Dell’s second stab at a convertible Tablet PC is a superb machine which brings finger-tap support to the screen and, perhaps in a more headline-grabbing move, adds multi-touch support for good measure.
The machine is pricey though. Its starting price of £1,200 comes into play before you start fiddling with the many customisation options, and before you add VAT on top.
Overall a small format notebook at 297 x 222.6 x 27.4mm, the Latitude XT2 is still a little heavy at 1.64kg. Carrying it in the crook of an arm for extended periods could be telling if you are not overly strong. There’s not much wrong with the build quality, though. The lid exhibits very little flex and the base section is solid.
The 12.1-inch screen delivers 1280 x 800 pixels and it is here that Dell has put much of its headline grabbing effort. The screen is a capacitive touchscreen and as such can cater for pinch-to-zoom and double-tapping to close windows. These worked quite well for us, though the pinch-to-zoom option did result in some greasy finger marks on the screen.
You can also use flicks to scroll. This worked well in Web pages with vertical flicks ideal for scrolling, horizontal ones working nicely to go back and forth between pages.
In addition to this touch support the Latitude XT2 has a digitiser pen, touchpad and track stick, the latter benefiting from its own mouse buttons sitting beneath the space bar.
The general specifications are solid and business-user friendly. There’s a fingerprint scanner on the screen surround and an ambient light sensor so that the screen automatically dims or brightens depending on the surrounding lighting conditions. A webcam is also present. Bluetooth and Wi-Fi are included and you can add HSDPA support if you need it.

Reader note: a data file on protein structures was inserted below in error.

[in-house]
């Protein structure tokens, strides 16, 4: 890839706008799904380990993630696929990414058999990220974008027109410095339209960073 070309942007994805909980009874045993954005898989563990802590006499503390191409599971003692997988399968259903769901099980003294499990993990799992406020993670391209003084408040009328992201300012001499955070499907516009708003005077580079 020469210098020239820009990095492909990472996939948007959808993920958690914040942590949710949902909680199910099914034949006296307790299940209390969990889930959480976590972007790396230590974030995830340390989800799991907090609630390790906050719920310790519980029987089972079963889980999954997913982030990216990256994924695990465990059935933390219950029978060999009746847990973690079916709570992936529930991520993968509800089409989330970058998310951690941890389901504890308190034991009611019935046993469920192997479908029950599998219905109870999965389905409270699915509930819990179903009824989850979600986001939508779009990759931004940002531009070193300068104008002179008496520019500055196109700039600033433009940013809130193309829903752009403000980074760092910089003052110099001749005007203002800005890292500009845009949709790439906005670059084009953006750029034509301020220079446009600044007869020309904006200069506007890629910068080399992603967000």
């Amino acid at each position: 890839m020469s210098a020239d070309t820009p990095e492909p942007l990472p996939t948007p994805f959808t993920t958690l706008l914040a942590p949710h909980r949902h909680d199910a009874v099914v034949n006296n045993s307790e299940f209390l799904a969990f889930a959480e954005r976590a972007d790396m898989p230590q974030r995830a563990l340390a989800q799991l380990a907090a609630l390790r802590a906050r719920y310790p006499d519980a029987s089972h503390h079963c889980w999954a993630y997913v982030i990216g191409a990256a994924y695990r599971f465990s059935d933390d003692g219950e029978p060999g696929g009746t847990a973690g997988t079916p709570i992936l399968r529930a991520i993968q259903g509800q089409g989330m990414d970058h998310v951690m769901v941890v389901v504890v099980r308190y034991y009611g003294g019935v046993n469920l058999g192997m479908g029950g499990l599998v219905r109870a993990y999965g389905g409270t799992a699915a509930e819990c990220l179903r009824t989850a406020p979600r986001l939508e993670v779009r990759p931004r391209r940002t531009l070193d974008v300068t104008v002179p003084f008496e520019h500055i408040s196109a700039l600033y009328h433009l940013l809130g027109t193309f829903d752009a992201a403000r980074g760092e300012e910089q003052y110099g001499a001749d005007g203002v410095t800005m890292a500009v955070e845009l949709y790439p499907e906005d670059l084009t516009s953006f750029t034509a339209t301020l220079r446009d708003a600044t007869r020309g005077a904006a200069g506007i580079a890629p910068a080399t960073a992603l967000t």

Ports and connectors run to a single USB connector and Firewire IEEE 1394 connector on the left edge, while on the right is a mechanical switch for the wireless module and a button for Dell’s Wi-Fi Catcher software, which lets you know if wireless networks are in range.
Behind these sit a USB/eSATA combo connector, reader for SD and compatible cards and ExpressCard slot. Rather inconveniently located at the back of the right edge are headphones and microphone connectors. On the back is another USB connector, the Ethernet connector and external monitor port.
Where the whole thing falls down, though, is in the absence of an optical drive. If you want one it is an optional extra, and it comes as a slab which fits to the bottom of the chassis. While the notebook’s lightness and portability are compromised, you will be £200 lighter.
There are various configurations available, depending on what you choose to pay for. Vista Business, Vista Ultimate and Windows XP for Tablet PC are all possibilities. You can have various hard drive configurations including a 64GB solid state hard drive and 80GB and 120GB mechanical drives.
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